Yellow fever has hit Brunswick.
Those five words were reported in The Atlanta Constitution on August 13, 1893 and struck fear into the hearts of every person that read them.
Even though Carlos Finlay, a Cuban physician, identified yellow fever was carried by mosquitos as early as 1881, his research would not be taken seriously for two more decades. In 1893, yellow fever was a mystery and the mere mention of it could cause a city-wide panic. The disease would sweep in, wreak havoc, and disappear just as fast. There was no consistency, no explanation, and it was a nasty way to die.
Initially, yellow fever symptoms are very similar to other ailments – fever, chills, loss of appetite, back pain and headaches – that would come and then dissipate. In approximately fifteen percent of the people who develop initial symptoms the disease transitions into severe abdominal pain, liver damage which causes the skin to yellow, internal bleeding, and bloody vomit that was termed “black vomit.”
The fear experienced by Atlanta’s citizens reading those words was nothing compared to what was going on in Brunswick. The yellow fever outbreak began with one or two reported cases. City officials tried to keep the news quiet, but once they were forced to issue statements and confirm the city had yellow fever cases the citizenry was in a panic.
One of the first reported cases was John W. Branham who happened to be the assistant surgeon of the Marine Hospital service of the United States. A quarantine zone was set up outside Branham’s home. Once Brunswick’s mayor, Thomas W. Lamb, acknowledged Branham’s illness many citizens began to send their trunks to the depots. Within a short time, the Brunswick and Western Railroad depot checked in 98 trunks for the first departing train. Eventually, five extra coaches were added to accommodate those departing. Business owners and other local leaders hurriedly published desperately optimistic reports of the outbreak being an exaggeration, but that all quickly fell apart.
By August 21, 1893 real panic had set in. The East Tennessee Railroad fixed a lower rate of one cent for the poor who wanted to escape to Chattanooga, and ten coaches were made ready for the crush of people. When the coaches backed up to the depot the sleeping car struck a pile of trunks, knocking down two ladies in the process. The impatient crowd surged to the doors and windows which were locked. It was reported that some women climbed over trunks and men’s shoulders in order to make sure they were first in line to board the train.
Soon, two more cases of yellow fever were made known to the public. Peter (S.H.) Harris was the second victim. Government officials assumed control at that point and ordered that he be moved to the Branham home inside the quarantine zone. Harris fought the authorities during the move, and it was reported that as he was carried into the Branham home, he gave one horror-stricken glance about before fainting. He never regained consciousness, and although not in an alarming condition prior to his move, he rapidly sank and by August 24th was dead.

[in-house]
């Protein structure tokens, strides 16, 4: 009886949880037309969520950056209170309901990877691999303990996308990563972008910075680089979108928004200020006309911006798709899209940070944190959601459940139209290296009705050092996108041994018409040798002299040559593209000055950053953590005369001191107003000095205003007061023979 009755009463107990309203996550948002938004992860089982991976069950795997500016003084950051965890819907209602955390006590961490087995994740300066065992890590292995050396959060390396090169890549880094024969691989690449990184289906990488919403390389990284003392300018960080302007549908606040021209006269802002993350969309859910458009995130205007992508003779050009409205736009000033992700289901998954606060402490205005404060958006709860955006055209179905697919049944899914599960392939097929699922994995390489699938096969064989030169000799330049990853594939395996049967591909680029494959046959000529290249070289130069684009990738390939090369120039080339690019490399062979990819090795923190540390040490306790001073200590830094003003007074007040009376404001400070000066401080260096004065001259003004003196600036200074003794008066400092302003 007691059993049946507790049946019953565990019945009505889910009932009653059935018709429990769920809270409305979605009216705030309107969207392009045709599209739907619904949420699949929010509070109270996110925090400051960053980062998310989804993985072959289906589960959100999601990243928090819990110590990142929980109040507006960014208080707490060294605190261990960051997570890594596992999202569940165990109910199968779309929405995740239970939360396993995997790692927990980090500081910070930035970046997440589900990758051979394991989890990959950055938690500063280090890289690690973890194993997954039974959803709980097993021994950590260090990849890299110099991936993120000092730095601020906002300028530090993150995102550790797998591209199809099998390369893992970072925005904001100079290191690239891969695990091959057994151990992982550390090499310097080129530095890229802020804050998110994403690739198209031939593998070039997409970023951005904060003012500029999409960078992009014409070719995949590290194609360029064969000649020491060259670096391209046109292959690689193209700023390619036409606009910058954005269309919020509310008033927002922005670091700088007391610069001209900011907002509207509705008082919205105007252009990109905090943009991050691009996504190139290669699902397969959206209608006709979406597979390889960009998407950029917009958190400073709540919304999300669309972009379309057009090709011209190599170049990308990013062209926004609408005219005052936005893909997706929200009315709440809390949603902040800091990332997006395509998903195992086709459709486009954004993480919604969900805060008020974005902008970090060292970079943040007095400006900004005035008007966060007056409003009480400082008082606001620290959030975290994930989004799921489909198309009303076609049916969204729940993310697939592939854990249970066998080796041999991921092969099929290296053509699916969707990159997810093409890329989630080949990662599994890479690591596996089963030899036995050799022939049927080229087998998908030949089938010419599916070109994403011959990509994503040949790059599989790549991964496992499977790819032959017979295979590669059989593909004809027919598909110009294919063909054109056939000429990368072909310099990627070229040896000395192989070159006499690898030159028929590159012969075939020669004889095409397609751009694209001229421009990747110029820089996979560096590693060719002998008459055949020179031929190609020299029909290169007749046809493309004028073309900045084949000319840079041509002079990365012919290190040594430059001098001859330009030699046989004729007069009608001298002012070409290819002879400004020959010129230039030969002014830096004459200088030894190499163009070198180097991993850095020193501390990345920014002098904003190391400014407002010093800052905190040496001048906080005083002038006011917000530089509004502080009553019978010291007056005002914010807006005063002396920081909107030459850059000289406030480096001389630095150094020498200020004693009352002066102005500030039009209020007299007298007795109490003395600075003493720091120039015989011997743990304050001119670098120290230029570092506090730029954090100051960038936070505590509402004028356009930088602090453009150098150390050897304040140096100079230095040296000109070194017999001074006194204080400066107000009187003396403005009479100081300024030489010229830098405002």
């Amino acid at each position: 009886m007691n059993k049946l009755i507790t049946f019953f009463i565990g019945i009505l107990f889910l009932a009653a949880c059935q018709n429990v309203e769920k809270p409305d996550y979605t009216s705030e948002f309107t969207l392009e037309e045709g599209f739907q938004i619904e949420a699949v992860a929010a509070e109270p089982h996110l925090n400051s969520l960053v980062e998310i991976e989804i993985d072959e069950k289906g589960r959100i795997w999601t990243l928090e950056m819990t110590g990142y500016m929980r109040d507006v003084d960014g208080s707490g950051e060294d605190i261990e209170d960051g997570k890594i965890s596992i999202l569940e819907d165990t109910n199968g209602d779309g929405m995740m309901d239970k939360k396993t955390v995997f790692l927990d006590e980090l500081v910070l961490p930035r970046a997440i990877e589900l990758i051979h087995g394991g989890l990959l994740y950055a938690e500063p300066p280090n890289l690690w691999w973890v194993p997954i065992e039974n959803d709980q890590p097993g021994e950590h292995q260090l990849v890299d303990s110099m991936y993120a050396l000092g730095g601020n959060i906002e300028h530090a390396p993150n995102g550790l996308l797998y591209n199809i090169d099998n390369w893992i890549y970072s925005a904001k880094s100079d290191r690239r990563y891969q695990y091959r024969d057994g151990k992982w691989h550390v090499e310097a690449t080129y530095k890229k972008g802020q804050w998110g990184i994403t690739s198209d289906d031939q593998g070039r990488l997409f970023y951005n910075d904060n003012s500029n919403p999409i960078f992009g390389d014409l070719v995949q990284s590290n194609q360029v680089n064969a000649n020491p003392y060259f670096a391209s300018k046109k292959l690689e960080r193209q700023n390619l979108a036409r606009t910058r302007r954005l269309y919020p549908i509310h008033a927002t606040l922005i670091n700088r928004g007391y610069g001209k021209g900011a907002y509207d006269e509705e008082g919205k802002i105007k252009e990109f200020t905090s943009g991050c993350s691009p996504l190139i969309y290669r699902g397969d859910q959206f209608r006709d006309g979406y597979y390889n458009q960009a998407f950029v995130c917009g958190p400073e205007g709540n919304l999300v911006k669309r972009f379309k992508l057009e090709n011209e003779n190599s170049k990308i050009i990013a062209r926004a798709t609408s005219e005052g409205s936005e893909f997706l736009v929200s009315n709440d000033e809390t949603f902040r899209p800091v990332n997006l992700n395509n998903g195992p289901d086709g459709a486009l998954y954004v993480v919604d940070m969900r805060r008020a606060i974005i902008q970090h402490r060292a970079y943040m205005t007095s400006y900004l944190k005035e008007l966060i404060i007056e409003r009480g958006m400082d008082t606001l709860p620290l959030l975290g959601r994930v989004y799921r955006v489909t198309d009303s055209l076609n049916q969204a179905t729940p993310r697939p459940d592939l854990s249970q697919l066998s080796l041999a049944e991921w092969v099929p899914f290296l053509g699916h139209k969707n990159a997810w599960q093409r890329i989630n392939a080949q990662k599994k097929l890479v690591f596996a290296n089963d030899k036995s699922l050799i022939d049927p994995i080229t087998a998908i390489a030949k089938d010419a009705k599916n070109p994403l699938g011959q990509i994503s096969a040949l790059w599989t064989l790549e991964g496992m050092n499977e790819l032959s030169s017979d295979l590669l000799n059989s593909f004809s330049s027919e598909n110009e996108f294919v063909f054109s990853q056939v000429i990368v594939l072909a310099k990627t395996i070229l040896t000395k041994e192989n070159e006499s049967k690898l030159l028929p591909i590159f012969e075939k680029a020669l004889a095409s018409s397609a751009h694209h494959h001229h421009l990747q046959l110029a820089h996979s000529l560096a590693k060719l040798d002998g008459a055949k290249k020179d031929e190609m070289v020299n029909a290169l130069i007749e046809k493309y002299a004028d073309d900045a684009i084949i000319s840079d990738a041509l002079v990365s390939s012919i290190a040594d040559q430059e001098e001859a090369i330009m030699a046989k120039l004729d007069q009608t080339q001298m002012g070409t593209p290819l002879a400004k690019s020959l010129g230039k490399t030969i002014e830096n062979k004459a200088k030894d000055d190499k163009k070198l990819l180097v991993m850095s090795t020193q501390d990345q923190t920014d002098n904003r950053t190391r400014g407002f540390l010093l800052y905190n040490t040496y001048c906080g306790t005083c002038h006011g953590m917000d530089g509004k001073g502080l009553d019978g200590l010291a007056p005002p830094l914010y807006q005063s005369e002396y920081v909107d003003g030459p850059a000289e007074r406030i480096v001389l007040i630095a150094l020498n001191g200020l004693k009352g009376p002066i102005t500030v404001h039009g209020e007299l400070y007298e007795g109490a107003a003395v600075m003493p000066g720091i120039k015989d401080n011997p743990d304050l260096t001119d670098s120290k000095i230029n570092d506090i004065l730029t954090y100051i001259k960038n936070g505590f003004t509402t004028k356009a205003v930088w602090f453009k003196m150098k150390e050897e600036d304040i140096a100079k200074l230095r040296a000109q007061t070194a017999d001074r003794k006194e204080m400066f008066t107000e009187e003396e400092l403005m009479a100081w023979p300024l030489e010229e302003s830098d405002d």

A third case involved a young child. As soon as the parent was told his child had yellow fever, he scooped the child up and ran for the woods.
Eventually a posse located the man and his child in a cabin deep in the woods. In this case it was decided to leave them where they were because public sentiment supported the father. Guards and medical professionals were assigned to stay with them.
By this time the vicinity that had become known as the “fever district” – an area bounded by Stonewall, George, Dartmouth, and Newcastle Streets – was as silent as a tomb. Only 3,500 people remained from a normal population of 12,000.
As the days wore on leaving the area grew more difficult. In fact, only the early evacuees were successful. A quarantine at Savannah kept people from going there, but the route by way of Albany and Macon was open. Still not everyone got out, so many found themselves detained by the Army at Camp Hutton at Waynesville, 23 miles west of Brunswick. Martial law prevailed.
Yellow fever and the prevailing hysteria weren’t the only thing plaguing Brunswick during this time. On August 27, 1893 the Sea Islands Hurricane made landfall at Tybee Island near Savannah. The storm moved up the coast killing an estimated 1,000 to 2,000 people mostly from storm surge that reportedly reached 30 feet in some places but only reached the 6 feet mark at Brunswick. In an online article regarding the yellow fever epidemic and hurricane by Leslie Faulkenberry it is noted that the reason why the hurricane failed to inflict a high number of casualties in Brunswick was because so many families had evacuated due to the epidemic. Most of deaths were on the barrier islands of Georgia and South Carolina dying during the storm. Countless others died to disease and starvation in the months that followed.
For those that had remained in the city the grocery stores had been closed and their stocks sent out of town. Even if those who stayed behind had money to buy food, there was none to be had. Many went for two days or more without any food at all.
Think about it…yellow fever all around and absolutely no food or other any type of services. Things broke down rather quickly and the frantic atmosphere would have quickly escalated to violence had relief not arrived.
I located all sorts of efforts from around the region to collect aid to send to Brunswick and the surrounding area in the days that followed the epidemic, hurricane, and flooding. Click through to part 2 where I detail one such effort in Atlanta.
If you enjoyed this true history tale you will like my latest book – Georgia on My Mind: True Tales from Around the State which contains 30 true tales from all around the state including three stories from Atlanta, and yes, there will be volume two out soon! You can purchase the book here…in print and Kindle versions.